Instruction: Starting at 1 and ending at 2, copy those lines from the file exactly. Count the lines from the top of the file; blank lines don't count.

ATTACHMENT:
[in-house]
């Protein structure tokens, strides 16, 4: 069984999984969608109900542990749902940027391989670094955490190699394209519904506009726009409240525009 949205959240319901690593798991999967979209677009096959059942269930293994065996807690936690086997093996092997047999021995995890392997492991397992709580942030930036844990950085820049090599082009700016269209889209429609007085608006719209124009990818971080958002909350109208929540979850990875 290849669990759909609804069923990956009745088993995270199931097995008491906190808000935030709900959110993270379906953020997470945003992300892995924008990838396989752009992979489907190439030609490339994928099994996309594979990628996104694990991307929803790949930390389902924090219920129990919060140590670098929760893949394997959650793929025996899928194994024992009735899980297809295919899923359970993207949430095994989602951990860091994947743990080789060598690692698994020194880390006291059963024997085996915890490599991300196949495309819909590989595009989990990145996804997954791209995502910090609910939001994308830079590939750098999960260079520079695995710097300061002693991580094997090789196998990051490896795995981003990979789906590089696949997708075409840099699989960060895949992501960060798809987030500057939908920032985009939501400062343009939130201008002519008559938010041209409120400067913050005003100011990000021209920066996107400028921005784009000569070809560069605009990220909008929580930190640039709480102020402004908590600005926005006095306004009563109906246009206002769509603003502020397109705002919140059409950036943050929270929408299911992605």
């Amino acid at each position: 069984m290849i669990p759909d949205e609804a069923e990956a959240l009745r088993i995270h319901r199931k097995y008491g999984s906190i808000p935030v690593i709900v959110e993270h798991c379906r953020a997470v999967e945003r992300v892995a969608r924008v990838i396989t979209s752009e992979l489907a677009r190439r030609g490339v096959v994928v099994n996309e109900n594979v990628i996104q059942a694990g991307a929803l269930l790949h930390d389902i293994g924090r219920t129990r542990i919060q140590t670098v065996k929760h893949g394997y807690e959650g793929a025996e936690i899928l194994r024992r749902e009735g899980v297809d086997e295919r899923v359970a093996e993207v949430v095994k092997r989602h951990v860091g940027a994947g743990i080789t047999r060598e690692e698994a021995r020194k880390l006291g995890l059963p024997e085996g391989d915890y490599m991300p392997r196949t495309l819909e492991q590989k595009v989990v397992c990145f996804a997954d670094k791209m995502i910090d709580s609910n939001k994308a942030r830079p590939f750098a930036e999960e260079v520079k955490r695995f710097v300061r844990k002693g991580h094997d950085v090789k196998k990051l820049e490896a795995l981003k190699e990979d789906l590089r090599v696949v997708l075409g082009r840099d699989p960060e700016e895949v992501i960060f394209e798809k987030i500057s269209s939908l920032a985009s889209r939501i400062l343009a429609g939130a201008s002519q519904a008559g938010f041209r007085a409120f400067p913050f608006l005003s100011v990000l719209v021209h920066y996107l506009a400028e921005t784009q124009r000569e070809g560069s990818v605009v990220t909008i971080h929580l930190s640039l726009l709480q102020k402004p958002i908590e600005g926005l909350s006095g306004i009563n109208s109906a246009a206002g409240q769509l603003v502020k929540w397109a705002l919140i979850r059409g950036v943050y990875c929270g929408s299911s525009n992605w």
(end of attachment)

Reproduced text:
[in-house]
């Protein structure tokens, strides 16, 4: 069984999984969608109900542990749902940027391989670094955490190699394209519904506009726009409240525009 949205959240319901690593798991999967979209677009096959059942269930293994065996807690936690086997093996092997047999021995995890392997492991397992709580942030930036844990950085820049090599082009700016269209889209429609007085608006719209124009990818971080958002909350109208929540979850990875 290849669990759909609804069923990956009745088993995270199931097995008491906190808000935030709900959110993270379906953020997470945003992300892995924008990838396989752009992979489907190439030609490339994928099994996309594979990628996104694990991307929803790949930390389902924090219920129990919060140590670098929760893949394997959650793929025996899928194994024992009735899980297809295919899923359970993207949430095994989602951990860091994947743990080789060598690692698994020194880390006291059963024997085996915890490599991300196949495309819909590989595009989990990145996804997954791209995502910090609910939001994308830079590939750098999960260079520079695995710097300061002693991580094997090789196998990051490896795995981003990979789906590089696949997708075409840099699989960060895949992501960060798809987030500057939908920032985009939501400062343009939130201008002519008559938010041209409120400067913050005003100011990000021209920066996107400028921005784009000569070809560069605009990220909008929580930190640039709480102020402004908590600005926005006095306004009563109906246009206002769509603003502020397109705002919140059409950036943050929270929408299911992605």